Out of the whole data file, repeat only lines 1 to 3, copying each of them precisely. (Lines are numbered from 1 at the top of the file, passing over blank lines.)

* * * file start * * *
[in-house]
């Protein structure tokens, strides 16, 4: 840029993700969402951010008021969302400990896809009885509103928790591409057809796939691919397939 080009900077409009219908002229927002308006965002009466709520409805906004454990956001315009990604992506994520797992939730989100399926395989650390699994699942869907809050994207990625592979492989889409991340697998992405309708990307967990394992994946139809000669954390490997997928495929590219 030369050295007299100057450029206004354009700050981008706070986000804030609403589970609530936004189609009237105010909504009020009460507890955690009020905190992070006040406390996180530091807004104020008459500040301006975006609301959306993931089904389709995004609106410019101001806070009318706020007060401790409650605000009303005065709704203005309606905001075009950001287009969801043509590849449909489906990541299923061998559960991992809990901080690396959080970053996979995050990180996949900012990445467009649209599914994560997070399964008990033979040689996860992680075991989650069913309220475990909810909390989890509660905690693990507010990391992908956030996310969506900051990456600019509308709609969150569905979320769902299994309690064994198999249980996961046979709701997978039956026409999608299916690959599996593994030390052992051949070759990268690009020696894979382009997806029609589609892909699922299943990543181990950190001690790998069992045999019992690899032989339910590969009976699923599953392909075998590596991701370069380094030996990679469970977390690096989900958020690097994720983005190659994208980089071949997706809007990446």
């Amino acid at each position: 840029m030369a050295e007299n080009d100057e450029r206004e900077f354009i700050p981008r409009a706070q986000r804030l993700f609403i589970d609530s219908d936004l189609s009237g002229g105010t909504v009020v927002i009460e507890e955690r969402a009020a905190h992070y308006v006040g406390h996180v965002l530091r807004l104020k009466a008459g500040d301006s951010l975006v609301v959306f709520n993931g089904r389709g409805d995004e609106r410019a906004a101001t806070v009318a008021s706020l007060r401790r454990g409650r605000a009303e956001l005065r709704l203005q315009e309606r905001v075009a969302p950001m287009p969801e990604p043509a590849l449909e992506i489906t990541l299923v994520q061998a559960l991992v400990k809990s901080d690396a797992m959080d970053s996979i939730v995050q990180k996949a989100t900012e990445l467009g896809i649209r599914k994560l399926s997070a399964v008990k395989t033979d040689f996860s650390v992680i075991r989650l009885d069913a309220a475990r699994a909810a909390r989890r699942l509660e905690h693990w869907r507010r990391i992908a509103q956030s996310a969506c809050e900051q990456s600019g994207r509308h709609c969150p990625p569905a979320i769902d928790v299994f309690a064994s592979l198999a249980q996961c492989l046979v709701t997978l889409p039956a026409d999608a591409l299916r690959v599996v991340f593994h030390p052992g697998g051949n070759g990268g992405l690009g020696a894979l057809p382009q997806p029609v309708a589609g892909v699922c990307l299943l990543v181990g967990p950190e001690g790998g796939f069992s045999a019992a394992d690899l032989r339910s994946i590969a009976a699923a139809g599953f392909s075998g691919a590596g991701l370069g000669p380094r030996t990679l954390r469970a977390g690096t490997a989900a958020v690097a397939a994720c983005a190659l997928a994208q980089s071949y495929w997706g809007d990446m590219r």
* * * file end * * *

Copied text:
[in-house]
């Protein structure tokens, strides 16, 4: 840029993700969402951010008021969302400990896809009885509103928790591409057809796939691919397939 080009900077409009219908002229927002308006965002009466709520409805906004454990956001315009990604992506994520797992939730989100399926395989650390699994699942869907809050994207990625592979492989889409991340697998992405309708990307967990394992994946139809000669954390490997997928495929590219 030369050295007299100057450029206004354009700050981008706070986000804030609403589970609530936004189609009237105010909504009020009460507890955690009020905190992070006040406390996180530091807004104020008459500040301006975006609301959306993931089904389709995004609106410019101001806070009318706020007060401790409650605000009303005065709704203005309606905001075009950001287009969801043509590849449909489906990541299923061998559960991992809990901080690396959080970053996979995050990180996949900012990445467009649209599914994560997070399964008990033979040689996860992680075991989650069913309220475990909810909390989890509660905690693990507010990391992908956030996310969506900051990456600019509308709609969150569905979320769902299994309690064994198999249980996961046979709701997978039956026409999608299916690959599996593994030390052992051949070759990268690009020696894979382009997806029609589609892909699922299943990543181990950190001690790998069992045999019992690899032989339910590969009976699923599953392909075998590596991701370069380094030996990679469970977390690096989900958020690097994720983005190659994208980089071949997706809007990446």
């Amino acid at each position: 840029m030369a050295e007299n080009d100057e450029r206004e900077f354009i700050p981008r409009a706070q986000r804030l993700f609403i589970d609530s219908d936004l189609s009237g002229g105010t909504v009020v927002i009460e507890e955690r969402a009020a905190h992070y308006v006040g406390h996180v965002l530091r807004l104020k009466a008459g500040d301006s951010l975006v609301v959306f709520n993931g089904r389709g409805d995004e609106r410019a906004a101001t806070v009318a008021s706020l007060r401790r454990g409650r605000a009303e956001l005065r709704l203005q315009e309606r905001v075009a969302p950001m287009p969801e990604p043509a590849l449909e992506i489906t990541l299923v994520q061998a559960l991992v400990k809990s901080d690396a797992m959080d970053s996979i939730v995050q990180k996949a989100t900012e990445l467009g896809i649209r599914k994560l399926s997070a399964v008990k395989t033979d040689f996860s650390v992680i075991r989650l009885d069913a309220a475990r699994a909810a909390r989890r699942l509660e905690h693990w869907r507010r990391i992908a509103q956030s996310a969506c809050e900051q990456s600019g994207r509308h709609c969150p990625p569905a979320i769902d928790v299994f309690a064994s592979l198999a249980q996961c492989l046979v709701t997978l889409p039956a026409d999608a591409l299916r690959v599996v991340f593994h030390p052992g697998g051949n070759g990268g992405l690009g020696a894979l057809p382009q997806p029609v309708a589609g892909v699922c990307l299943l990543v181990g967990p950190e001690g790998g796939f069992s045999a019992a394992d690899l032989r339910s994946i590969a009976a699923a139809g599953f392909s075998g691919a590596g991701l370069g000669p380094r030996t990679l954390r469970a977390g690096t490997a989900a958020v690097a397939a994720c983005a190659l997928a994208q980089s071949y495929w997706g809007d990446m590219r």